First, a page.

Identifying Suspicious Emails

Phishing is a social engineering attempt to deceive the target into providing personal or financial information or to possibly get them to install a piece of software on a computer that will enable the cybercriminal access to the target’s information.

Phishing attempts are nothing new, but as time’s gone on, some of them have become a bit more sophisticated and, in this work-from-home environment, easier to fall for.

By now everyone’s on the lookout for emails from Nigerian princes who claim to want to provide you with fabulous wealth, for just a small investment of your own, but you might not be as cautious if you see an email from “Facebook” that claims someone just tried to log into your account, or from “Amazon” who’s emailing to tell you they’ve detected fraud on your account.

It is important to protect your online identify. It is important to make sure your social media accounts aren’t compromised and your online merchant accounts are secure. But before you click a button in a panic to respond to one of these alerts, make sure you take the time to really look at it and see if it’s not a trap.

Here are examples of both the “Facebook” and “Amazon” alerts for your reference.

I have a Gmail account for personal emails. The other day while perusing my Spam inbox I found the following:

At first glance, someone might think, “I don’t know Rosina Taylor, I’m not going to click on that. Someone tried to log into my Facebook account? I better check it out!”

If you’re careful, you know this isn’t from Facebook. For one thing, it’s in my Spam folder, so even Google thought it was suspicious. But sometimes they’re wrong. Sometimes totally legitimate items show up in there. That’s why I check it. But if you look twice at the sender, you see it’s not actually Facebook that’s sending the message, but Facebook. They’re missing an o in their identity field.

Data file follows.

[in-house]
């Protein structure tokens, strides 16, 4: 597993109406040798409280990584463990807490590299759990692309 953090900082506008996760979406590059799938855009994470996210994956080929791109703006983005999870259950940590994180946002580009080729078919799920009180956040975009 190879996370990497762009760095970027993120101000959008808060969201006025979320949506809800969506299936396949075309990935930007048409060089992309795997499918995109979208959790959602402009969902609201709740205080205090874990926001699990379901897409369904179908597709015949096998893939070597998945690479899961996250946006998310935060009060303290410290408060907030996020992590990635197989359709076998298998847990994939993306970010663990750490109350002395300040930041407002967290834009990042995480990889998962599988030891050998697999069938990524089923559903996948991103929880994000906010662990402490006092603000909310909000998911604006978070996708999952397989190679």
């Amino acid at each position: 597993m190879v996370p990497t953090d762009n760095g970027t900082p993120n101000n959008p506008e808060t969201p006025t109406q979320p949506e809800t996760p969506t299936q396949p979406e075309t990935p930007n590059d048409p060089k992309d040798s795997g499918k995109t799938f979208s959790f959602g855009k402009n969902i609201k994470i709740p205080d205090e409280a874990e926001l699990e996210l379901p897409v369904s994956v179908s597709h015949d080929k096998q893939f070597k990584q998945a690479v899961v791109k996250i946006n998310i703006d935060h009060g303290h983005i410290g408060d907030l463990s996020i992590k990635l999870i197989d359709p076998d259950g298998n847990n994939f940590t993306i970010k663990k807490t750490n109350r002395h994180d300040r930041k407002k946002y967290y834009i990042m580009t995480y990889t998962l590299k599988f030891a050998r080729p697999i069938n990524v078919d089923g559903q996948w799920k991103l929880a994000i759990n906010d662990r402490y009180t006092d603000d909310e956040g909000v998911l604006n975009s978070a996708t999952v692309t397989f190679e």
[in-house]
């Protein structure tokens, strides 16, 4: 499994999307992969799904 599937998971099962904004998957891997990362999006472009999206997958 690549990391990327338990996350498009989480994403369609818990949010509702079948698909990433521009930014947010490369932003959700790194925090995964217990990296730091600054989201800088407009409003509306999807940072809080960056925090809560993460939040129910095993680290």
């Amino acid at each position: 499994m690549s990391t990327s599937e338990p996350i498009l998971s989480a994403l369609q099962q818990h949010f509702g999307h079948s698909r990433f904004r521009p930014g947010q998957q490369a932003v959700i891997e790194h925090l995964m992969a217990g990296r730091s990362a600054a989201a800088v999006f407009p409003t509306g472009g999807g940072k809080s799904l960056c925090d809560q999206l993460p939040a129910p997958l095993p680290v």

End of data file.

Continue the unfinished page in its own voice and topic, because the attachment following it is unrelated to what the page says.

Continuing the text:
Here again, to Google’s credit, there’s a big gray banner telling you it’s in your spam folder because it’s similar to items that have been identified as spam in the past. But if that’s not enough for you, take a good look at the sender’s email address: UPRBKFIQ…@tsvbxnpmsiwafloechcuwsmeesfeen.us. A legitimate email from Facebook or from any other reputable company isn’t going to come from a randomized account like this one. It doesn’t matter what else might be in the body of that message or the footer of that message. There is no doubt that this is a phishing attempt and any further action on your part to engage this message may end in your computer being compromised by a cybercriminal trying to otherwise steal your personal or financial information.

Here’s the “Amazon” example:

But say you missed that and you clicked on the message. I did to show you. This is what comes up next:

Knowing what you do now, you can see that this is also an email that doesn’t require any further action. Amazon is never going to send you a notice from alertsupport4376-recentfailedsigninappf8qtwwl7fn2c0i3z10@mail-important0562.com. Here again, you can delete the message and move on.

Both of those emails were easy to identify as phishing attempts if you just take a moment to really look. But sometimes it can be a little trickier to see. That’s why it’s really important for you to be vigilant when reading and replying to emails. If you get something from a professional contact or from a company with whom you do business that’s at all out of character or at all suspicious, look carefully at it before taking further action. If you’re still not sure, ask a trusted IT advisor.

Recently an email came into a staff email box at 702 from:

Jim Walter was the CEO at 702 for our first 20 years. Everyone here (except our newest hires) knows Jim by name, so it’s possible that he’d be emailing an employee even in retirement. There’s a little bit of legitimacy there. The email address is funky, but who knows? Maybe Jim decided he wanted to start his own email domain of “chiefe-mail.com” and send emails from it. It’s not hard to set something like that up. It’s not in character for Jim, but it’s not impossible. Let’s look at the body of the message:

Are you available, i need you to handle something for me asap, i can’t talk on phone now, just reply me here. Stay Safe

That isn’t Jim’s speech pattern. “reply me here” is a dead giveaway that this is a phishing attempt.

Our employee identified this as suspicious, reached out to our system admin regarding the email, and the phishing attempt was shut down. It does take a level of vigilance from each member in your organization to keep company information safe.

Be on the lookout in your own environment. Do your part. Stay safe out there!

Brian Crommett
CEO
702 Communications

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